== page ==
THEY'RE back in Croke Park in August for the first time in six years and Gaelic football is all the better for it.
The top table has been a duller place without Meath who for 15 years between 1986 and 2001 could always be relied upon to enrich the company, enliven the conversation and engage with whoever sat next to them.
They weren't averse to tossing out the occasional insult either but, like their football, there was never a gratuitous nastiness to it. They spoke their minds, took their criticisms and didn't care what anybody thought.
And if they did step out of line, Seán Boylan had the soothing skills of a United Nations diplomat as he set about convincing the world that Meath were actually the victims of a wicked plot to discredit them.
Boylan was the master of diversion tactics. Once, after a particularly frothy championship clash with Dublin, he was asked for his views on the more unsavoury aspects of the game.
He paused for a second before replying with the straightest of faces.
"The wind was fierce awkward out there."
The wind, Seán?
"Yea, it was swirling all over the place. Made it very tough for lads. They'd be just about to catch the ball when it changed course. It made passing and shooting very hard too. That's very frustrating. To be honest, I thought lads on both sides took and gave knocks but it was all done in the right spirit."
In a brilliant example of verbal sorcery, he had somehow transferred the blame for the fractious affair onto the wind which by then was somewhere out over the Irish Sea and unavailable for comment.
It was the sort of trick Boylan would pull many times.
Boylan's breakthrough team of the mid-eighties thrived on the bad boy image. It was as if they wanted the rest of the country to dislike them so that they could use it as a unifying force.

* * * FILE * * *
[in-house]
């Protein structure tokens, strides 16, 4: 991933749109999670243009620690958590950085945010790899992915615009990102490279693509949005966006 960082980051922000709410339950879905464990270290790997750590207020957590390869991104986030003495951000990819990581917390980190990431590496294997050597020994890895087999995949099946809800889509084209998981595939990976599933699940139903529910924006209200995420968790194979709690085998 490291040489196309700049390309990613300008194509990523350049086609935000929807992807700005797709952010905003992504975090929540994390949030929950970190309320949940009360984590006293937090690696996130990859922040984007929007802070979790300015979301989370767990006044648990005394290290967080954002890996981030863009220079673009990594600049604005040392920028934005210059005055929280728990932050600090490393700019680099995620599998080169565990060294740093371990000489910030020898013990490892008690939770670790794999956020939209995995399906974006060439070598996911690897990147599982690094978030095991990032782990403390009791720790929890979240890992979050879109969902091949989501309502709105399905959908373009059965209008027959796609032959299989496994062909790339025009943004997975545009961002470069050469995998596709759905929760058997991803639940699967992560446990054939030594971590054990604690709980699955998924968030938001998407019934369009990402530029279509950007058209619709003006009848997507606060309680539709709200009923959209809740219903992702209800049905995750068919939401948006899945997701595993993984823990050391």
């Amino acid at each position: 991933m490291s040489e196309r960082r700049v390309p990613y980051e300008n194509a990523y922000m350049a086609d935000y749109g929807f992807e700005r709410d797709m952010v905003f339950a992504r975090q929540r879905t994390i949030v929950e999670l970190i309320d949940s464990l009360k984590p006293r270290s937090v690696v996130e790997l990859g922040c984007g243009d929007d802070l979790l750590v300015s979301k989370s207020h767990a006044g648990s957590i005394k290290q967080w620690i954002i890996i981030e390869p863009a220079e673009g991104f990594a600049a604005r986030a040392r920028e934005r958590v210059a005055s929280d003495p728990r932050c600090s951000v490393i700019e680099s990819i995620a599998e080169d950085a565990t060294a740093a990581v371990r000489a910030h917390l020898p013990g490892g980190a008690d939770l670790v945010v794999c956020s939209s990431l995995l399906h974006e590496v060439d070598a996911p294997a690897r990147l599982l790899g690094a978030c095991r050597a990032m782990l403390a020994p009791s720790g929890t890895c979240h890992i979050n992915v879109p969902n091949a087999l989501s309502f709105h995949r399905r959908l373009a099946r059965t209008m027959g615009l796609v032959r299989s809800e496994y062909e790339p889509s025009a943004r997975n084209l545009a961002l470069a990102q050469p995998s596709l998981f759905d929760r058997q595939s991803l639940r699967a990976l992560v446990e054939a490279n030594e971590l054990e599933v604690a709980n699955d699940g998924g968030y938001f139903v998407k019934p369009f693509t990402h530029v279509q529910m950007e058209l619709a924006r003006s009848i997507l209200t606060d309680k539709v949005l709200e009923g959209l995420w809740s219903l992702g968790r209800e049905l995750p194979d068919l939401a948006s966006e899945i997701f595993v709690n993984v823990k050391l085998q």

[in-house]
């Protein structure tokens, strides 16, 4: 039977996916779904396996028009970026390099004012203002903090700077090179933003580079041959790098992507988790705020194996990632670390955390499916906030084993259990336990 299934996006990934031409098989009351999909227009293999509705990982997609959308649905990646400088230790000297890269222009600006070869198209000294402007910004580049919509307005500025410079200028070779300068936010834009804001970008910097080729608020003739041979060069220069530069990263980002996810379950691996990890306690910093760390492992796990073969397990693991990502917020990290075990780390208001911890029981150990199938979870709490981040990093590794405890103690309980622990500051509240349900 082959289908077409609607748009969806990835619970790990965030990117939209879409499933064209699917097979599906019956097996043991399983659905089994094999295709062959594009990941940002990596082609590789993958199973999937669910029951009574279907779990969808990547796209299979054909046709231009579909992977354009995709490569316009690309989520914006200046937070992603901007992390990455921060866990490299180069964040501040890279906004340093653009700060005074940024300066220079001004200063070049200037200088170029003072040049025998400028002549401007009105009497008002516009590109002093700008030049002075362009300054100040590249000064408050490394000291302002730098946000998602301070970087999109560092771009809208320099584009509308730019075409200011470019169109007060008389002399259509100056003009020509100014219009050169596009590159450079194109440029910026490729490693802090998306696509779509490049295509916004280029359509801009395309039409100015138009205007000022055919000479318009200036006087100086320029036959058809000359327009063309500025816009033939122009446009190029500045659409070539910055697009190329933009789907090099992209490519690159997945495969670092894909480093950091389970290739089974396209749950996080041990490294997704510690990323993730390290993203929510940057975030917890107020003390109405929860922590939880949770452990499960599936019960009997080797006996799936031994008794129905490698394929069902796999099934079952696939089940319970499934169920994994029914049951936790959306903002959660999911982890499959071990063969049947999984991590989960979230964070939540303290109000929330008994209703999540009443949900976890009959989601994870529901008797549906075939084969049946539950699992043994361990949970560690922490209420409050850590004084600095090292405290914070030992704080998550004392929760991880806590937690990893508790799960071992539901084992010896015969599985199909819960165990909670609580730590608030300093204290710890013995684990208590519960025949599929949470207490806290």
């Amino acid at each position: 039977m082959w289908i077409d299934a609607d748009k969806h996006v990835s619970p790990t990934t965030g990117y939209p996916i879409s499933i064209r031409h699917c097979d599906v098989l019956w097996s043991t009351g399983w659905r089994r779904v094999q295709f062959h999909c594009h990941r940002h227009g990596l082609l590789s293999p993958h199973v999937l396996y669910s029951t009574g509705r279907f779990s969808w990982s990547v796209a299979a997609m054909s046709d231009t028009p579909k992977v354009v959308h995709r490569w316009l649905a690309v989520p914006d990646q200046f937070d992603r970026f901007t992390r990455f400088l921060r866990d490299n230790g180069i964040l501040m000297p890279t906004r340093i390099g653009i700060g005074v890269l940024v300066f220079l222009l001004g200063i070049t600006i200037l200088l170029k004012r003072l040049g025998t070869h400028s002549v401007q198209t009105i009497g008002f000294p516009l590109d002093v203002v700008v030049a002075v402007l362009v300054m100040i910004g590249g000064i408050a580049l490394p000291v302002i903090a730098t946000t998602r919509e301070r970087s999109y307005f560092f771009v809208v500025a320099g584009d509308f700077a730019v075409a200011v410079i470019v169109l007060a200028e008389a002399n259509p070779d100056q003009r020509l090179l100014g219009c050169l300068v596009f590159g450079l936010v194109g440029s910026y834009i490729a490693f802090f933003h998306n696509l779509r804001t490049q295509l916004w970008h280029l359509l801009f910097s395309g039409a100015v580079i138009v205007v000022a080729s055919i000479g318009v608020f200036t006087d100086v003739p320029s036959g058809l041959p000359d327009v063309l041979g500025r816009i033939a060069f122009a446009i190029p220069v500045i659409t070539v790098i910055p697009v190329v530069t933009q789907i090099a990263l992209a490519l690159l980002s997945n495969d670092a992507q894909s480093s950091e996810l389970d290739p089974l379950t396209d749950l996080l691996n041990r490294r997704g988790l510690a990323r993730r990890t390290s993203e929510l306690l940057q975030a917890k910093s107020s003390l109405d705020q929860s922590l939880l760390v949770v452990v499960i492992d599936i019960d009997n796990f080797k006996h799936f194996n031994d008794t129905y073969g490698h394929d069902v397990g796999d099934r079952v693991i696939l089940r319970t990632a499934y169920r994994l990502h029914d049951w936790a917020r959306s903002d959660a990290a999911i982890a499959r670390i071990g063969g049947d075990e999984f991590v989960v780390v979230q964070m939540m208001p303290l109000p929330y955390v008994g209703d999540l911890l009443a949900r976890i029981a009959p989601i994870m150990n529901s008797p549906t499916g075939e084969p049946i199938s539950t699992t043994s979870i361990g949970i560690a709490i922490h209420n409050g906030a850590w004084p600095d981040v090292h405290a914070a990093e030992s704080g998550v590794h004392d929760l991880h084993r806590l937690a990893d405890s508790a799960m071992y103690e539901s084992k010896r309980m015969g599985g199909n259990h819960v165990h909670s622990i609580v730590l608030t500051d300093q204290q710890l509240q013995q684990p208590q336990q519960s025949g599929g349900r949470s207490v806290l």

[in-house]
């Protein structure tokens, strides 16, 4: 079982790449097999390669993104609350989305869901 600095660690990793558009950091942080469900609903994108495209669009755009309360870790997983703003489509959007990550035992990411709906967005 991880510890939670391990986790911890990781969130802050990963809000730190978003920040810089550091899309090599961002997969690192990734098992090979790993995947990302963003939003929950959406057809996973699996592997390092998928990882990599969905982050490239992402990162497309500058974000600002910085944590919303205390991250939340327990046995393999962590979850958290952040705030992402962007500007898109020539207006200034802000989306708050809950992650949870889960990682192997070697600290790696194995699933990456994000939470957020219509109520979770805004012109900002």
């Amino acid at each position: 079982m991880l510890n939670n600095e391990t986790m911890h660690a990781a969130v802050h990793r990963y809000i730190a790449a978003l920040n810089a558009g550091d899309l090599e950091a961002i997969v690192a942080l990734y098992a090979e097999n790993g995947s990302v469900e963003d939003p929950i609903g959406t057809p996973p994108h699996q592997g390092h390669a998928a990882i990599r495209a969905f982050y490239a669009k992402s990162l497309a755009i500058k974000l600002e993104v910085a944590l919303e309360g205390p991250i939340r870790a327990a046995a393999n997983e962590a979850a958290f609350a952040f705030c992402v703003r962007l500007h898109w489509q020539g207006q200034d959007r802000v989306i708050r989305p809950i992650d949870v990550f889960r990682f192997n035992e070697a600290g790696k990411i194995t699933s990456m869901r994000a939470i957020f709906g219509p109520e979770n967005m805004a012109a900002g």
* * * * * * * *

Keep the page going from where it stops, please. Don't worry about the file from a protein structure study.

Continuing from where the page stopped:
A week after 14-man Meath (Gerry McEntee had been sent off early on) had beaten Cork by a point in the 1988 All-Ireland final replay, two of the more influential figures penned pieces which two-fingered those who criticised the tactics deployed.
'No Regrets' was the heading over Liam Hayes's article in The Sunday Press which bluntly told Cork to take their beating and stop whining. "You had your chance with an extra-man last Sunday, you didn't take it, get over it," was the theme of Hayes's offering.
In The Sunday Tribune, Colm O'Rourke had a piece under the heading 'Nice Guys Finish Last' which, in fairness, took some liberties with what he had actually written. Still, both pieces infuriated Cork and left the rest of the country feeling that Meath didn't give a damn about how people perceived them. But, then, they didn't.
Meath's second coming under Boylan, during which they won two more All-Ireland titles wasn't without controversy either - not least in 1996 and the brawl in the replayed final with Mayo during which current manager, Colm Coyle, and Liam McHale (Mayo) were sent off early on and which subsequently led to a raft of suspensions.
That all came a few weeks after the sourness of the semi-final against today's opponents, Tyrone, who alleged that Peter Canavan, Brian Dooher and Ciaran McBride had been cynically targeted by Meath.
Tyrone were angry while Meath, after protesting their innocence, went on to win the All-Ireland, a feat they repeated three years later.
And when they went into the 2001 All-Ireland final as 4/9 favourites to beat Galway after beating Kerry by 15 points in the semi-final the good times looked set to continue rolling. However, they were stunned when Galway beat them by nine points, a setback that sent them spinning in a downward spiral which lasted until this year.